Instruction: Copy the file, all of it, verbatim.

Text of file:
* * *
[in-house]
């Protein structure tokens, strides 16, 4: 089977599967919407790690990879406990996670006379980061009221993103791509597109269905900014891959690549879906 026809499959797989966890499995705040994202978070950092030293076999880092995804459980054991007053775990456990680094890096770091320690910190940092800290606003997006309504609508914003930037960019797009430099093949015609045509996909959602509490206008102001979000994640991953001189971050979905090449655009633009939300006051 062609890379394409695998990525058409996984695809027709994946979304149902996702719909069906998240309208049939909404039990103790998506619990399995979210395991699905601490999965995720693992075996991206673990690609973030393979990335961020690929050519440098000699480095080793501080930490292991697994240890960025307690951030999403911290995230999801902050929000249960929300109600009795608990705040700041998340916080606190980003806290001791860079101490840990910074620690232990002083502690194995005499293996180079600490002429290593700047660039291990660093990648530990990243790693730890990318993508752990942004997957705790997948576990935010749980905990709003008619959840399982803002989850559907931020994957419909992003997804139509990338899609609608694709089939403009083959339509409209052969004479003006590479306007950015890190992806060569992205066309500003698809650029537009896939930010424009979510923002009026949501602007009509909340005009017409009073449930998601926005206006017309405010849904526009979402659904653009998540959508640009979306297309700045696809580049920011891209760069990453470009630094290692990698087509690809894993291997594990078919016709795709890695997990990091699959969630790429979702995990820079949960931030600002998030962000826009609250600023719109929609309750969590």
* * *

[in-house]
């Protein structure tokens, strides 16, 4: 089977599967919407790690990879406990996670006379980061009221993103791509597109269905900014891959690549879906 026809499959797989966890499995705040994202978070950092030293076999880092995804459980054991007053775990456990680094890096770091320690910190940092800290606003997006309504609508914003930037960019797009430099093949015609045509996909959602509490206008102001979000994640991953001189971050979905090449655009633009939300006051 062609890379394409695998990525058409996984695809027709994946979304149902996702719909069906998240309208049939909404039990103790998506619990399995979210395991699905601490999965995720693992075996991206673990690609973030393979990335961020690929050519440098000699480095080793501080930490292991697994240890960025307690951030999403911290995230999801902050929000249960929300109600009795608990705040700041998340916080606190980003806290001791860079101490840990910074620690232990002083502690194995005499293996180079600490002429290593700047660039291990660093990648530990990243790693730890990318993508752990942004997957705790997948576990935010749980905990709003008619959840399982803002989850559907931020994957419909992003997804139509990338899609609608694709089939403009083959339509409209052969004479003006590479306007950015890190992806060569992205066309500003698809650029537009896939930010424009979510923002009026949501602007009509909340005009017409009073449930998601926005206006017309405010849904526009979402659904653009998540959508640009979306297309700045696809580049920011891209760069990453470009630094290692990698087509690809894993291997594990078919016709795709890695997990990091699959969630790429979702995990820079949960931030600002998030962000826009609250600023719109929609309750969590």